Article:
The Ins and Outs of Influencer Marketing

It’s a phenomenon of our generation to see everyday, normal, non-celebrities made famous through their social media identities. There’s usually a quality about them that drives their ‘Instafame’ – maybe they own a very cute French bulldog, they have an interest in yoga or they just lead a jet-setting life – and that helps them rack up their followers. Once they hit the 5000 follower mark they can be considered an influencer and start attracting the interest of marketers.

To discover more about this niche area of marketing I caught up with QUT graduate and business entrepreneur, Victoria Harrison, who is one of the founders and current managing directors of The Exposure Co, an influencer marketing agency.

“Influencer marketing is about leveraging off the power of social media identities and tapping into their engaged audiences,” explains Harrison.

Influencer marketing is fast becoming an effective, cost efficient and easy to analyse form of marketing where brands send products to ‘instafamous’ individuals to promote in their own network. The Exposure Co specialises in connecting products, brands and services to their target market through Instagram and Snapchat influencers.

The Exposure Co

After graduating from QUT with a Bachelor of Business/Journalism, Harrison went on to work in what she describes as ‘agency land’. It was here where Harrison met her two co-founders of The Exposure Co and where they first conceived their business plan.

“We really saw a rise of importance in influencer marketing and a few clients had asked us about it in meetings,” says Harrison.

Each founding member of The Exposure Co had a unique flair for marketing, which allowed them to pool their skills to form their business.

“In working with foodies, health and fitness and other smaller tier influencers, we’ve found it’s been really beneficial to build localised hype. You can get really targeted with those,” says Harrison.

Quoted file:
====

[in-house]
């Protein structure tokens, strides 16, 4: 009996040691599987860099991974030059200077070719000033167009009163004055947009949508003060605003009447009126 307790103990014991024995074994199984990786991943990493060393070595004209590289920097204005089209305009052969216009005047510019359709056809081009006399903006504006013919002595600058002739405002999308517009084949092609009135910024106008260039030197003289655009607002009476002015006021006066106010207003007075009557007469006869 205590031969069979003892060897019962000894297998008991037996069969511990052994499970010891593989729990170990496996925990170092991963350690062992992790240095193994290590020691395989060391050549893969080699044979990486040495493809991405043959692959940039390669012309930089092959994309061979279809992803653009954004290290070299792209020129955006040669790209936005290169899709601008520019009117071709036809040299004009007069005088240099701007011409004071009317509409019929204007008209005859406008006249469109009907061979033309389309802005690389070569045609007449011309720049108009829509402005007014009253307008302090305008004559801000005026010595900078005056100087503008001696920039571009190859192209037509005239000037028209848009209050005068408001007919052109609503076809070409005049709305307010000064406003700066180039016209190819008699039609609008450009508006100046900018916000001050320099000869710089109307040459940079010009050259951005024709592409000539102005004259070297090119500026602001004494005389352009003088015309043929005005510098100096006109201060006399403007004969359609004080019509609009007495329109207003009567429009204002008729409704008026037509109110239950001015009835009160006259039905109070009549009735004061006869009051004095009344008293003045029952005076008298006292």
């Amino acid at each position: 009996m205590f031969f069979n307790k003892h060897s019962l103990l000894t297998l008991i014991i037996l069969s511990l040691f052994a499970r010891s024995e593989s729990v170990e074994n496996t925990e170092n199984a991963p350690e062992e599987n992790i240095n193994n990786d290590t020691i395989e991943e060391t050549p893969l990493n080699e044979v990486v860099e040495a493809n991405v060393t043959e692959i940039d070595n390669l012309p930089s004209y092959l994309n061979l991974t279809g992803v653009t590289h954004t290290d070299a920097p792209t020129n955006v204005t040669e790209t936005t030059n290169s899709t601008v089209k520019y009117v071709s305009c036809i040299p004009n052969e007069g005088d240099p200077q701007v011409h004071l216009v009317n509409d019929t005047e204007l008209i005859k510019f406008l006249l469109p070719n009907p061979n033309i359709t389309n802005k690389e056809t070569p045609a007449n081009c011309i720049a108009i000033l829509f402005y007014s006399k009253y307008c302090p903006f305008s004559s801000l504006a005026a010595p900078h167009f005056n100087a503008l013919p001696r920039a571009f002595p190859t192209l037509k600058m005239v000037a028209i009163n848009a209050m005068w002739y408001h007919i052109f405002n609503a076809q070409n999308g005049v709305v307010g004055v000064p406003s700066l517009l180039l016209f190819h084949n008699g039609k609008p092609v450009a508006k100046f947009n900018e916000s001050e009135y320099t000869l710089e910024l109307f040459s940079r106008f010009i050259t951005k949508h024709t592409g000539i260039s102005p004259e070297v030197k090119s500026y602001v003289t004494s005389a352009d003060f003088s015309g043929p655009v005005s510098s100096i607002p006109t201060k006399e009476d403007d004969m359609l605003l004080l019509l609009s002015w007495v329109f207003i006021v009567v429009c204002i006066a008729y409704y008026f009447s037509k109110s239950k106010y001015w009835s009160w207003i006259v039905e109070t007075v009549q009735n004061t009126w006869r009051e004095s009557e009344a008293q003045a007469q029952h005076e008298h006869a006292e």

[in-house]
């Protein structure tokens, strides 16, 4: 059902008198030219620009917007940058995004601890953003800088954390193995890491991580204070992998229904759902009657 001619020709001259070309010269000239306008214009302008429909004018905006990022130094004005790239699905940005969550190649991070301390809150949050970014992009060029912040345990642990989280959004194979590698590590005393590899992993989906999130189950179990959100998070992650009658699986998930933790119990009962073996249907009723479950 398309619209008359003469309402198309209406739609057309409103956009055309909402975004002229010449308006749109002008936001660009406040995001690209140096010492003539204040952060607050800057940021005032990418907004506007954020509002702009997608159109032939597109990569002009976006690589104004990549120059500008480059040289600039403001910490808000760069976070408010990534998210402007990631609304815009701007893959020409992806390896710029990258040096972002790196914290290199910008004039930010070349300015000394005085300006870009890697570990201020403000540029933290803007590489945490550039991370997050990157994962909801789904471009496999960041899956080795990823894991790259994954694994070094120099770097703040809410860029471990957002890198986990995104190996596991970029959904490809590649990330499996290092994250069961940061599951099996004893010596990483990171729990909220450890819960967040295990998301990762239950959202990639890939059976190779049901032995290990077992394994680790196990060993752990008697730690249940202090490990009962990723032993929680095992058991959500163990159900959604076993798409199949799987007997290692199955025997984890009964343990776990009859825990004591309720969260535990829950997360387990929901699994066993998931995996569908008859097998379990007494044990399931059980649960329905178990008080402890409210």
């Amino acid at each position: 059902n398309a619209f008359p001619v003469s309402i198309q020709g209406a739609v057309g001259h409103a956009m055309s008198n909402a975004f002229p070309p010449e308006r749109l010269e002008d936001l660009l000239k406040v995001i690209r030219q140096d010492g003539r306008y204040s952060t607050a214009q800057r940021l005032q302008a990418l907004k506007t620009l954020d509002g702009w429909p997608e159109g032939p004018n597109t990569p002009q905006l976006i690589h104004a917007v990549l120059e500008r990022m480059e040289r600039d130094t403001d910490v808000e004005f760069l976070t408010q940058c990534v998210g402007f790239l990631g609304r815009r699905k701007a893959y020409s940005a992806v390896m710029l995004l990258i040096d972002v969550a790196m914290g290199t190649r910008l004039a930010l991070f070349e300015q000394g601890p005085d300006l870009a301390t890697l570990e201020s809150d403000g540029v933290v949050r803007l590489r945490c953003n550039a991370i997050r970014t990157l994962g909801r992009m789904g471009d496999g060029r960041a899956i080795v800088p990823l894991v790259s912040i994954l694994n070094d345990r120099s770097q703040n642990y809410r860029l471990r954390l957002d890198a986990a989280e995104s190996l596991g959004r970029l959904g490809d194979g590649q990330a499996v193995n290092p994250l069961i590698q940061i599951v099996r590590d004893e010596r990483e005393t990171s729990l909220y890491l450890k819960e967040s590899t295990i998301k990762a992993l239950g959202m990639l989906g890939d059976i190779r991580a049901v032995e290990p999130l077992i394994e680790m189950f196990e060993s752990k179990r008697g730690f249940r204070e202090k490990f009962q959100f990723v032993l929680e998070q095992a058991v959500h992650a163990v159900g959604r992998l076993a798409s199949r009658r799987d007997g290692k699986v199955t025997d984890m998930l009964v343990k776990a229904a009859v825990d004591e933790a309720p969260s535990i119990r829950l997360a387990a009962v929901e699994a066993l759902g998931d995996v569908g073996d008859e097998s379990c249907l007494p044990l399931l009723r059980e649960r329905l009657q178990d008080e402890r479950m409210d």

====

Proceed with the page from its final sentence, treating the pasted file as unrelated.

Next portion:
Tara Kingi had been head of the social media team at the agency, Jared Bennett had been head of the SEO team and Harrison herself had been head of the content marketing team. It made sense to me that Harrison who had a university background in journalism would have excelled in this area of content-driven marketing.

“It worked well because we were from different teams. We all had overall marketing background but still we had different knowledge to bring to the table,” says Harrison.

Initially, the three continued their agency roles while working part time during the evenings on their own business. Since July 2015, Harrison has been working full time on The Exposure Co, which she describes as a hugely challenging yet rewarding experience.

Of the three founders, currently only two remain involved in the full time running of the business, which is split up between the remaining managing directors, Harrison and Kingi. The two have separated their roles into managing clients and in Harrison’s case, managing influencers.

As an organisation The Exposure Co has been working across a range of niches, including crowd-funding campaigns in the app and tech space, which Harrison explained can be difficult as you don’t actually have a product to work with yet. Their other clients, as expected, are in the beauty and fashion industry, as well as Brisbane-based cafes. Exposure Co specialise in what they call ‘intimate influencers’.

“They’re smaller influencers, often more localised influencers. In working with foodies, health and fitness and other smaller tier influencers, we’ve found it’s been really beneficial to build localised hype. You can get really targeted with those,” says Harrison.

Influencer Marketing